Norwich diabetic in warning after toe amputations

PUBLISHED: 15:23 15 February 2011

Diabetic Nigel Simpson had three toes amputated after a pastry cutter was embedded in one of his toes. Photo by Adrian Judd.

Diabetic Nigel Simpson had three toes amputated after a pastry cutter was embedded in one of his toes. Photo by Adrian Judd.

Archant Norfolk 2011

A diabetic from Norwich is urging people with his condition to look after their feet after he ended up having three toes amputated.

Tips on looking after feet

Be aware of any numbness, tingling or ‘pins and needles’.

Wash feet daily and dry them thoroughly.

Inspect every day for redness, cuts and injuries and seek help if there is no improvement within three days.

Avoid going barefoot.

Wear well-fitting shoes and keep feet warm in soft, comfortable socks.

Stop smoking, because this is known to make healing more difficult.

Nigel Simpson’s undiagnosed diabetes led to him losing feeling in his fingers and in his feet, so he did not notice when a pastry cutter accidentally fell into his boot and he ended up walking around with the kitchen implement embedded in his foot.

Mr Simpson, 58, a retired senior master who taught French at Beeston Hall School in West Runton, had all the symptoms of diabetes, but put off going to the doctor.

It was at the end of 2009, that he really started to feel unwell and in early 2010, he took his Scottish deer hound Ileugh for a walk.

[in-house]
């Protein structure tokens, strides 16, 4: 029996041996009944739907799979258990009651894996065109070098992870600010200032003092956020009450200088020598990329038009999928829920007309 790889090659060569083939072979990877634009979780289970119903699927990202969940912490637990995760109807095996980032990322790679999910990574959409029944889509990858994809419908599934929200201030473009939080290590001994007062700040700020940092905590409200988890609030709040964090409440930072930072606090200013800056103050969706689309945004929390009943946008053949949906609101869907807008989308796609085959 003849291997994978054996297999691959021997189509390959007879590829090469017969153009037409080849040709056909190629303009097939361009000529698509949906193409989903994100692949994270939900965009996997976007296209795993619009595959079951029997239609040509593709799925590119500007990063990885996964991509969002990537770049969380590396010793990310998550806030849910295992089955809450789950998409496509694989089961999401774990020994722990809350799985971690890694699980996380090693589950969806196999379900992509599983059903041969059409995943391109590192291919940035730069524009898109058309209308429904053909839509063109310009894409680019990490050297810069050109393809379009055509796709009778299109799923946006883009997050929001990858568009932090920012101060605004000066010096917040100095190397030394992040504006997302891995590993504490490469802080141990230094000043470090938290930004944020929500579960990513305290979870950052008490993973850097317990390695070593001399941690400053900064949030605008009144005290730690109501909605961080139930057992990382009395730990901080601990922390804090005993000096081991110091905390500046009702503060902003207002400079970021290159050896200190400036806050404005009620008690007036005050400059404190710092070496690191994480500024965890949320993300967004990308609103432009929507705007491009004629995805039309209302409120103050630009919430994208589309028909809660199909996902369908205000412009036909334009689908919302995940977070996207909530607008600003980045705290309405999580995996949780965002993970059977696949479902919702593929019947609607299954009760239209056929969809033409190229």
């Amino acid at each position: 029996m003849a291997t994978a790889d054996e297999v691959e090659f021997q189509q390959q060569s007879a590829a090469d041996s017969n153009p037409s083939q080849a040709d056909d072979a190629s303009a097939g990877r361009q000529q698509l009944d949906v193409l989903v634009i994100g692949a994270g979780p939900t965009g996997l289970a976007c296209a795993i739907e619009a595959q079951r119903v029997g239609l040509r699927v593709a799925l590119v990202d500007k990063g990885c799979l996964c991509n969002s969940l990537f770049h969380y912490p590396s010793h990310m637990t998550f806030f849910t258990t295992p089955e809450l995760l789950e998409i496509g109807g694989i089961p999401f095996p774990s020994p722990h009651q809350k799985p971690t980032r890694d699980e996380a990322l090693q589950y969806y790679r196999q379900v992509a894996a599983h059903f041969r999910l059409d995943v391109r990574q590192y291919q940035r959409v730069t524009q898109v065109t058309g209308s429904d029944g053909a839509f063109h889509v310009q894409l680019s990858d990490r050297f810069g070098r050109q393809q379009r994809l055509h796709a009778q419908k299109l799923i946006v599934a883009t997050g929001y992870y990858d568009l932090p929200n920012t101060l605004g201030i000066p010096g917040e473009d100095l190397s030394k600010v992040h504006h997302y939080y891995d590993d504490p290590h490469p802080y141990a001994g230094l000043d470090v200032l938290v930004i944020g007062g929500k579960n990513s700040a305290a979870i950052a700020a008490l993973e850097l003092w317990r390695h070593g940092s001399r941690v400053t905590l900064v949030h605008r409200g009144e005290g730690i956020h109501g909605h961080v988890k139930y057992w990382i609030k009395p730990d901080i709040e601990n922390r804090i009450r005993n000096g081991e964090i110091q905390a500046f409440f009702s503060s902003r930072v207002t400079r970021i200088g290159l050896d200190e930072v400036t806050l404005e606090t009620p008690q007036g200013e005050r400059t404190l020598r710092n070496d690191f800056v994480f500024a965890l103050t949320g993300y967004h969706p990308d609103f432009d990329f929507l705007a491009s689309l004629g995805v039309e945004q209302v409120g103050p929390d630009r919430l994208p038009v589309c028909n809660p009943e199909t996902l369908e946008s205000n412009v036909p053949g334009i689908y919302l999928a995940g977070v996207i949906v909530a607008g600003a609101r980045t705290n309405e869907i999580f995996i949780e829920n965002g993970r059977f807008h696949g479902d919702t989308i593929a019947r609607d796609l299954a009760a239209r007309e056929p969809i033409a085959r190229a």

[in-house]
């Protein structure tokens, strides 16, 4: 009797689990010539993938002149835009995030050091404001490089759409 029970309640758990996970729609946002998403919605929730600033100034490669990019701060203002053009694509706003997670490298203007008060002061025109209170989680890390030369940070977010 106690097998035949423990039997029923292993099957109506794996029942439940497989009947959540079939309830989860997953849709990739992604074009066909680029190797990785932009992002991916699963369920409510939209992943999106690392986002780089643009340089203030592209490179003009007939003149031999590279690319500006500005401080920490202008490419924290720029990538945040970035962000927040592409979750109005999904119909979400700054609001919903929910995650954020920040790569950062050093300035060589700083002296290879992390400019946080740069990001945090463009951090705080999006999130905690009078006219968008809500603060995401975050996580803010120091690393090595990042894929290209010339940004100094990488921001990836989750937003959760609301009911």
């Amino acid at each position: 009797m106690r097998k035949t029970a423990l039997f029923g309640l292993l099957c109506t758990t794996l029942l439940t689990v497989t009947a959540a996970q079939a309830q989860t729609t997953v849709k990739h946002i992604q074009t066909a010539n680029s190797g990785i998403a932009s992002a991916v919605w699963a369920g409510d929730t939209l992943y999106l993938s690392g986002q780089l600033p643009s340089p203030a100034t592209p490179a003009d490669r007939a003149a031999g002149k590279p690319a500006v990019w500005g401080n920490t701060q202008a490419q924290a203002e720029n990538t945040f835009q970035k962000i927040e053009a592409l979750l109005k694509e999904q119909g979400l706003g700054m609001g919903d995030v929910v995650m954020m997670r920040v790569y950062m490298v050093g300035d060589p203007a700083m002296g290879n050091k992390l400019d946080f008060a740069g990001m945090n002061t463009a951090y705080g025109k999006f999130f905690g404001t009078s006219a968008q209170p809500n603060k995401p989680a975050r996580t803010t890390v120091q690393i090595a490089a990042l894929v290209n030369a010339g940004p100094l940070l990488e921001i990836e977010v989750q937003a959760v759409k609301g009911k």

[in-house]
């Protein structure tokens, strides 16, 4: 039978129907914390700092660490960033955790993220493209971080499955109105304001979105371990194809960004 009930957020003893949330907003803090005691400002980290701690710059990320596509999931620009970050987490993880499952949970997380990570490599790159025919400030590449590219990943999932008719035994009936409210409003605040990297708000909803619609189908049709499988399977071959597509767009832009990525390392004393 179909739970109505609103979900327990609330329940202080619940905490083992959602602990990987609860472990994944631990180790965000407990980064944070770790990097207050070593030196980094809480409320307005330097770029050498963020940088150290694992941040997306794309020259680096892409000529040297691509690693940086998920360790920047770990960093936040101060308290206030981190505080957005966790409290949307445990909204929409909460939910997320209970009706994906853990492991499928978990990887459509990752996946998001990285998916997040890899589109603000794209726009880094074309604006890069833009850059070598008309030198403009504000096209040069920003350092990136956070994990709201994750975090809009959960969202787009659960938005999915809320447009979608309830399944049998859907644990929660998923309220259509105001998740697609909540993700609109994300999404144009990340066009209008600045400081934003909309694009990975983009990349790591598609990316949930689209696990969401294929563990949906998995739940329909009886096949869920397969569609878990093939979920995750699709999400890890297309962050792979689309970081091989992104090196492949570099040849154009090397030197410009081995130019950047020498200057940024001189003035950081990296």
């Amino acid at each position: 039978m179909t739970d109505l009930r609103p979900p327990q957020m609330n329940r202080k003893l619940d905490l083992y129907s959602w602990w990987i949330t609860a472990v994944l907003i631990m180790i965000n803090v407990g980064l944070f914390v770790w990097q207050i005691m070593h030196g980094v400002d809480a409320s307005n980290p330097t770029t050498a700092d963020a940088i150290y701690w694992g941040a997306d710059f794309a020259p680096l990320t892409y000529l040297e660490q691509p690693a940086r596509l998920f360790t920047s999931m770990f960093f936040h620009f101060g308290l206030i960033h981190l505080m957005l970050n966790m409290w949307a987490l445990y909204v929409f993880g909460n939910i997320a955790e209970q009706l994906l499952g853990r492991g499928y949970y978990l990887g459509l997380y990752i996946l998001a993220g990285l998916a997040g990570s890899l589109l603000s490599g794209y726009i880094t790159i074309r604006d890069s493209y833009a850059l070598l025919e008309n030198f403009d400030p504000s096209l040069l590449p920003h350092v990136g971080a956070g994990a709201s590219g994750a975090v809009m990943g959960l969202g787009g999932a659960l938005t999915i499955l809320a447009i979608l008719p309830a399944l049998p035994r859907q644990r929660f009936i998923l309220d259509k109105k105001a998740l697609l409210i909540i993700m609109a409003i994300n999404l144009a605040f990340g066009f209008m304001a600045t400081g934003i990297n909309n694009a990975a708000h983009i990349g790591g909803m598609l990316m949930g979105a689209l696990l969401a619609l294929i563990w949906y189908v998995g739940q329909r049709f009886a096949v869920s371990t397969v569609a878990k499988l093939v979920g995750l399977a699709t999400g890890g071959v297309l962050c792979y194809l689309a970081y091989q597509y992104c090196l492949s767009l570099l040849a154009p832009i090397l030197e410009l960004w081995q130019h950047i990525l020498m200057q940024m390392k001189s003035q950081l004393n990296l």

Mr Simpson, who lives in Lady Mary Road off Grove Walk, said: “Unbeknownst to me this pastry cutter was in my boots.

Mr Simpson at his Norwich home.

“I have absolutely no feeling in my legs and in the tips of my fingers too.

“When I took the boots off I saw my sock was damp, but I thought the boots had leaked.

“When I took the sock off I noticed a cut so I bathed it and put a plaster on it.

“Forty-eight hours later it was black and then 24 hours after that I was found in the hall in a coma.”

Many patients with diabetes have damaged nerves in their feet, leading to numbness (neuropathy), ulcers and eventually, if the wounds fail to heal, to amputation. Catherine Gooday, principal podiatrist at the Norfolk and Norwich University Hospital, said: “A lack of pain and discomfort is a serious problem because small cuts and sores may go unnoticed and the feet can become seriously neglected.”

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